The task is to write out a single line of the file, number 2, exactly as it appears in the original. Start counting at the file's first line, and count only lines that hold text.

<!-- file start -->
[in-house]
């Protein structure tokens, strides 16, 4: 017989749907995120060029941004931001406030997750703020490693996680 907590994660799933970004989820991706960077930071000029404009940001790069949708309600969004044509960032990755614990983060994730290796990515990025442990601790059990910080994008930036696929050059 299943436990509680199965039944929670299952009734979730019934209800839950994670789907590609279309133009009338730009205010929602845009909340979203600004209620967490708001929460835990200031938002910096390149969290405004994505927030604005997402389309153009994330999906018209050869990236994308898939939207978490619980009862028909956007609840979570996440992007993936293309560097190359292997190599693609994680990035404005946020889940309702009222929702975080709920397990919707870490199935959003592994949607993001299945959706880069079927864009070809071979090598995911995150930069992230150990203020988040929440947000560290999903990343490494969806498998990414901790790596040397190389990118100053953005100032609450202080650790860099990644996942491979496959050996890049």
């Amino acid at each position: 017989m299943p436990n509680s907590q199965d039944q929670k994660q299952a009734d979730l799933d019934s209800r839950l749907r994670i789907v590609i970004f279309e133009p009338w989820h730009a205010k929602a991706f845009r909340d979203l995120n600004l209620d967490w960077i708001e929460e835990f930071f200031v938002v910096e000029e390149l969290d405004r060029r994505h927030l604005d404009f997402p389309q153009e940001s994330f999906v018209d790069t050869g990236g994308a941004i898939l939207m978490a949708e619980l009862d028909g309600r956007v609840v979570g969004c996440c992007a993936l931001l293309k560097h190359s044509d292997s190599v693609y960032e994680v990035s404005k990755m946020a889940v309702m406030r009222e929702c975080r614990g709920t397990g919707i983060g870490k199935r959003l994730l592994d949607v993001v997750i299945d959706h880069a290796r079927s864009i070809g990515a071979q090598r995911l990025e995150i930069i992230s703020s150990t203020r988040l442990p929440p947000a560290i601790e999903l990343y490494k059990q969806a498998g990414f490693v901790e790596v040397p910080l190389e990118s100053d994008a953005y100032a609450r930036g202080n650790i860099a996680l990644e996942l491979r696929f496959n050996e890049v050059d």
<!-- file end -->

């Protein structure tokens, strides 16, 4: 017989749907995120060029941004931001406030997750703020490693996680 907590994660799933970004989820991706960077930071000029404009940001790069949708309600969004044509960032990755614990983060994730290796990515990025442990601790059990910080994008930036696929050059 299943436990509680199965039944929670299952009734979730019934209800839950994670789907590609279309133009009338730009205010929602845009909340979203600004209620967490708001929460835990200031938002910096390149969290405004994505927030604005997402389309153009994330999906018209050869990236994308898939939207978490619980009862028909956007609840979570996440992007993936293309560097190359292997190599693609994680990035404005946020889940309702009222929702975080709920397990919707870490199935959003592994949607993001299945959706880069079927864009070809071979090598995911995150930069992230150990203020988040929440947000560290999903990343490494969806498998990414901790790596040397190389990118100053953005100032609450202080650790860099990644996942491979496959050996890049």